This morning very early I was down at the Esalen bath. A black cat is always around there; she’s called the bath cat. A little girl came in while I was patting the cat, and the little girl said, “After I have washed I will also pet the cat, but I don’t want to get her fur all messed up.” This is what I mean by being in touch, being in contact with the cosmic reality; it is in us but we don’t cultivate it, and I see it either as the child in us or as the mystic in us. Until quite recently mystics were special people. Only within the last decade has the idea been accepted that every person is a kind of mystic. This is a complete shift, and it has a tremendous impact on human thought.

From that starting point, we get a completely new religious language. Alienation is exactly the contemporary term for what one used to call sin. The English word “sin” is connected with “asunder,” with cutting asunder, creating a rift with reality. The religious traditions have said that sin is a rift that alienates you from yourself, from all others, from the cosmos and the whole cosmic reality, and from the divine within you and beyond you. And its opposite is the blissfulness of belonging. In our best moments, we experience this belonging as universal and all-embracing, and we attempt to keep these moments alive and live out their consequences as best we can.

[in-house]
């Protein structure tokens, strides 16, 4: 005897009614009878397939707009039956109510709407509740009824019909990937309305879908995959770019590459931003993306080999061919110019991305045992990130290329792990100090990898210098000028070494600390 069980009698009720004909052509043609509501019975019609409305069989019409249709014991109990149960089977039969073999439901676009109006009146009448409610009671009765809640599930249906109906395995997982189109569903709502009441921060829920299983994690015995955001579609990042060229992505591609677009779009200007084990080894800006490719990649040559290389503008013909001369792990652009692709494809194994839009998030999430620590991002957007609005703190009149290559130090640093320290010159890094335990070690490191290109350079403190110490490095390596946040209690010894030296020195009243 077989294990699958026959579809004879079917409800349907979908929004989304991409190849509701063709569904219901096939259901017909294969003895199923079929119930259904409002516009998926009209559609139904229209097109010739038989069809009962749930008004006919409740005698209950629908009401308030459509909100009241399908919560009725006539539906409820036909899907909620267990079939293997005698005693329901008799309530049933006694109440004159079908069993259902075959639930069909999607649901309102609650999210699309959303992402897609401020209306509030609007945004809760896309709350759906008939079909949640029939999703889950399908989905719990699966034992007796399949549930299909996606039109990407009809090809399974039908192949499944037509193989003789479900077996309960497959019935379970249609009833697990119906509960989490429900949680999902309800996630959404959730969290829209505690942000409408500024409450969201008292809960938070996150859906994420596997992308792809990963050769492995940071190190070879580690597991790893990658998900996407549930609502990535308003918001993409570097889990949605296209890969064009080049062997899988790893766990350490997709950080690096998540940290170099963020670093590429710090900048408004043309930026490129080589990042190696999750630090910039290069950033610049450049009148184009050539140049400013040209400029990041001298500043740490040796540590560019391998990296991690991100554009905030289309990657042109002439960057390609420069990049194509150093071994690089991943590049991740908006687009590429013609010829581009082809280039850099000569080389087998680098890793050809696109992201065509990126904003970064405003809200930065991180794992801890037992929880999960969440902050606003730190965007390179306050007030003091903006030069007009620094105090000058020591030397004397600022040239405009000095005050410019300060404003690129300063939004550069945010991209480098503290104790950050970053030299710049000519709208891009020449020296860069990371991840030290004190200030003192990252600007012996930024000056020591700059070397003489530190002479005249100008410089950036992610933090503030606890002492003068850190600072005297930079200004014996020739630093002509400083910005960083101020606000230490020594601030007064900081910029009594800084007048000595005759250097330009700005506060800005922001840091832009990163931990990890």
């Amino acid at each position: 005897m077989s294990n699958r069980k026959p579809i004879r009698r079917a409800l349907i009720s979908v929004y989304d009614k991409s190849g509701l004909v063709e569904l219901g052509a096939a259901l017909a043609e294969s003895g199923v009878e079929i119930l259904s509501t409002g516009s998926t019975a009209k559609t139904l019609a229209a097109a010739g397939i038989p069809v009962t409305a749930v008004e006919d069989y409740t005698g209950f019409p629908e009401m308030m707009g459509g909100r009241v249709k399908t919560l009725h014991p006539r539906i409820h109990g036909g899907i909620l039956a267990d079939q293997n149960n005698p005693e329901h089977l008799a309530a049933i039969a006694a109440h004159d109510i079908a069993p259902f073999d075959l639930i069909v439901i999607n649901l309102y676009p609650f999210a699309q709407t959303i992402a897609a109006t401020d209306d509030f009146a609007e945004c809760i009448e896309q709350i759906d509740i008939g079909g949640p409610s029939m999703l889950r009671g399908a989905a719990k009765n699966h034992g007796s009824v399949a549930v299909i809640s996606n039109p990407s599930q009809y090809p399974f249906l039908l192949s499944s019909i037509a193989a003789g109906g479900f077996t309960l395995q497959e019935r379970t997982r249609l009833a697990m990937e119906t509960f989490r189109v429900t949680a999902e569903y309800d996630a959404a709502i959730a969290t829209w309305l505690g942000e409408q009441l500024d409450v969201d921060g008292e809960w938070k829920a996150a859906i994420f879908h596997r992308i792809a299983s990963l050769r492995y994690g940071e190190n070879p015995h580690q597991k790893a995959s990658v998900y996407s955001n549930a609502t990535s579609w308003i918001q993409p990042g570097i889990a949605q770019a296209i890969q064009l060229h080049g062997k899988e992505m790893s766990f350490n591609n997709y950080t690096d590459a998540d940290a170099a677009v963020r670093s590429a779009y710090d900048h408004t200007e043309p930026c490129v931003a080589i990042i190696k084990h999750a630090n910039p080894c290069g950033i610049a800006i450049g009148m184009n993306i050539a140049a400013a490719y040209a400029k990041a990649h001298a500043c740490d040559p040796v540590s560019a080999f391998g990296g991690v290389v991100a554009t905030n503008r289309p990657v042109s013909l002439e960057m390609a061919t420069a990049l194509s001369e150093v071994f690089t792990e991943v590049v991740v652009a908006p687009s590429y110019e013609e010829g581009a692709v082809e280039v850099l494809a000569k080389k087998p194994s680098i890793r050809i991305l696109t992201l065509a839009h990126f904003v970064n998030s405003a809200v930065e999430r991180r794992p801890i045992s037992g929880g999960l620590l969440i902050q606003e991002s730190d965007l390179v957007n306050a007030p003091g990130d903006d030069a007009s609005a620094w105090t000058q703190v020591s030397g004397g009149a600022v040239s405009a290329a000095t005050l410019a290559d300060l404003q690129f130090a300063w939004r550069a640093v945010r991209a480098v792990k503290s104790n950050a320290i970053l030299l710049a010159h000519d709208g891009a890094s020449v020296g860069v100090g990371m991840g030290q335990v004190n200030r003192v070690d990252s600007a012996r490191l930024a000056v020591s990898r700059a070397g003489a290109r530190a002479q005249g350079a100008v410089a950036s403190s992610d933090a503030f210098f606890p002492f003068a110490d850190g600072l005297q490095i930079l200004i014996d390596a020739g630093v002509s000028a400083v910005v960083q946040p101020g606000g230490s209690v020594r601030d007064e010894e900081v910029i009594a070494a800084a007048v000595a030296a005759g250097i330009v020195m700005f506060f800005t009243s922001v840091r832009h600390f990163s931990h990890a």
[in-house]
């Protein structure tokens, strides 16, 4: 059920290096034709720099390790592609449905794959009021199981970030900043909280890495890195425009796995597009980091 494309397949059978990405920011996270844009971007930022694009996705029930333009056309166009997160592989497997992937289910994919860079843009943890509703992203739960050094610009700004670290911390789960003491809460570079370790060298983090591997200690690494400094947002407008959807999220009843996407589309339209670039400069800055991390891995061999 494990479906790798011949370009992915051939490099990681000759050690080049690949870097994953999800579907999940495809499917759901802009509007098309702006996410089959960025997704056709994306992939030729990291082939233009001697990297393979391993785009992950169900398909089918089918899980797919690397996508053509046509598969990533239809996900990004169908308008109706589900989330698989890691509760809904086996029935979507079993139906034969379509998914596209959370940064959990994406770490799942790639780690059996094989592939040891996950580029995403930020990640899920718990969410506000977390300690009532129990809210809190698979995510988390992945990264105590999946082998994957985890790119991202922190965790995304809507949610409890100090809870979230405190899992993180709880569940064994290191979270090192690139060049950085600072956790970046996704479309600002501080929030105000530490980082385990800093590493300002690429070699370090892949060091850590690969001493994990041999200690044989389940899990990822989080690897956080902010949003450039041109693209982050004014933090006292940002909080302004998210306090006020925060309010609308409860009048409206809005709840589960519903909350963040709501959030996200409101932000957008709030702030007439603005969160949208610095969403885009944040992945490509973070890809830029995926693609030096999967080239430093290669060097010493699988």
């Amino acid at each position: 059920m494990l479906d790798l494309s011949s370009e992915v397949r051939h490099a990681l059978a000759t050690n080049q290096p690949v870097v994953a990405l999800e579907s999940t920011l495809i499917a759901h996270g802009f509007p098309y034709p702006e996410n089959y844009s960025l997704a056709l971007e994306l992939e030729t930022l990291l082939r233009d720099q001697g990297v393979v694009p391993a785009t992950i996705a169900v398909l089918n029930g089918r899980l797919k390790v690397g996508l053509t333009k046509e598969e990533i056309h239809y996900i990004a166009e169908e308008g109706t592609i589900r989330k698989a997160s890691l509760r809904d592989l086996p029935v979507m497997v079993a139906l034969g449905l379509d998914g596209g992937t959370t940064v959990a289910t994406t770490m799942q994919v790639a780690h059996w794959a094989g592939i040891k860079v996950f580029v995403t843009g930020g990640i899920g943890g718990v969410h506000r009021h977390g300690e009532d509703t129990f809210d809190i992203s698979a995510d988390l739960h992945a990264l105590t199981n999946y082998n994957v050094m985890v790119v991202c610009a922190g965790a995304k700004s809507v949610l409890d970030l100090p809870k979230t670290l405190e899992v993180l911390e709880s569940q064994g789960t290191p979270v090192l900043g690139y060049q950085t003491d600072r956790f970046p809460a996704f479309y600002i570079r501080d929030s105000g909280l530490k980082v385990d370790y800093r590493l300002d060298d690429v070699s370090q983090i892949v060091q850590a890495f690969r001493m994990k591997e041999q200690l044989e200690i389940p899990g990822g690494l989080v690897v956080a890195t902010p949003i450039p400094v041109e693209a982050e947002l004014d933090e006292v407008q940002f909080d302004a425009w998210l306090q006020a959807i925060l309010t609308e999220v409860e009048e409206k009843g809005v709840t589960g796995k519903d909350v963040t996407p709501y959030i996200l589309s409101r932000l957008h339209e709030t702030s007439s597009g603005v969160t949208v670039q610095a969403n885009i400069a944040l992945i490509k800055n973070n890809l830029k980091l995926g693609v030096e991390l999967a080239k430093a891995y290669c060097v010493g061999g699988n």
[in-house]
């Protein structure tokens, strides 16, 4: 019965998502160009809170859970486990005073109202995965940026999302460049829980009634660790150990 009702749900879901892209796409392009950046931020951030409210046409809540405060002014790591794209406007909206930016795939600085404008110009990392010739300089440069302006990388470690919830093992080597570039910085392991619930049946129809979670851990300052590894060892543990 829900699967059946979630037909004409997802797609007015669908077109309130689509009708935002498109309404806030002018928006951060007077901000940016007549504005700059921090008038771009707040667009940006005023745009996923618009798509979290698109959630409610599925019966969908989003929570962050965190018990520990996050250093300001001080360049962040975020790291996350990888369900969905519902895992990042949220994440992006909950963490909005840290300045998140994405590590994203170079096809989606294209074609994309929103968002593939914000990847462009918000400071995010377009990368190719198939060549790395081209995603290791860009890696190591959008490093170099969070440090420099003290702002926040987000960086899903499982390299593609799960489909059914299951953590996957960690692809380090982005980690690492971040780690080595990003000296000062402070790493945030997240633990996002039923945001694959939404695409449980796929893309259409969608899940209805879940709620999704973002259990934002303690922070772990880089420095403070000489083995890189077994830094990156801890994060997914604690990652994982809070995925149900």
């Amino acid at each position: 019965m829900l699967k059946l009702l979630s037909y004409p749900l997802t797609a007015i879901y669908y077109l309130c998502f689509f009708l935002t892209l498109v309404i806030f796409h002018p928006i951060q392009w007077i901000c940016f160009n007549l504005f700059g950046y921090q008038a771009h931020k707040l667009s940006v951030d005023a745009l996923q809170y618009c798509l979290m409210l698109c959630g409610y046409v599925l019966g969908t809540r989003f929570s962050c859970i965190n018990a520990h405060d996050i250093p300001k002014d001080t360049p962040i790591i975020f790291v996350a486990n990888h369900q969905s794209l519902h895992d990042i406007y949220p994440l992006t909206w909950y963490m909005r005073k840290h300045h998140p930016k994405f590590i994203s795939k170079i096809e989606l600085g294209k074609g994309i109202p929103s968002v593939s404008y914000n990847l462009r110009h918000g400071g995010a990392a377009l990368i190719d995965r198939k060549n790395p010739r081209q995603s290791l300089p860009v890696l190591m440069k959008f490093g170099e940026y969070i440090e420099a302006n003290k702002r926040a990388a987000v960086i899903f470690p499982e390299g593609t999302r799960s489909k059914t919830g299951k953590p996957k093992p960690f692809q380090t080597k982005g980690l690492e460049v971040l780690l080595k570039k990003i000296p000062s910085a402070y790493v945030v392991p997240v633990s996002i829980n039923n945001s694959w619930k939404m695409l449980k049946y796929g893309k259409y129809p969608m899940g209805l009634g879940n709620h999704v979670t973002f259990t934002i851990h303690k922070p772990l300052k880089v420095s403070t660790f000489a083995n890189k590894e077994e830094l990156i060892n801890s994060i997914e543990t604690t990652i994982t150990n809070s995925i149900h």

It is not clear to me why the scientific effort has been called a sustained meditation. If there is one element in meditation that is decisive, it is giving of yourself, letting reality do something to you. Science is so closely connected with technology that one would probably have to disentangle the two very carefully before one could say that scientific effort is meditation.

Originally “Cultural Sources of New Paradigm Thinking”
Reprinted from Revision: The Journal of Consciousness and Change
(Vol. 9, #1, Summer/Fall 1986, pp. 19-20)

Br. David Steindl-Rast
Br. David Steindl-Rast, OSB

Br. David Steindl-Rast, OSB

About the author

Brother David Steindl-Rast — author, scholar, and Benedictine monk — is beloved the world over for his enduring message about gratefulness as the true source of lasting happiness. Known to many as the “grandfather of gratitude,” Br. David has been a source of inspiration and spiritual friendship to countless leaders and luminaries around the world including Desmond Tutu, the Dalai Lama, Thich Nhat Hanh, Thomas Merton, and more. He has been one of the most important figures in the modern interfaith dialogue movement, and has taught with thought-leaders such as Eckhart Tolle, Jack Kornfield, and Roshi Joan Halifax. His wisdom has been featured in recent interviews with Oprah Winfrey, Krista Tippett, and Tami Simon and his TED talk has been viewed almost 10,000,000 times. Learn more about Br. David here.

Brian Swimme

About the author

Brian Swimme is a professor of Philosophy, Cosmology, and Consciousness at the California Institute of Integral Studies and the author of The Hidden Heart of the Cosmos (Orbis, 1996), Manifesto for a Global Civilization (with Matthew Fox) (Bear and Company, 1983), The Universe is a Green Dragon (Bear and Company, 1984) and The Universe Story (Harper, 1992) which is a culmination of a ten-year collaboration with cultural historian Thomas Berry.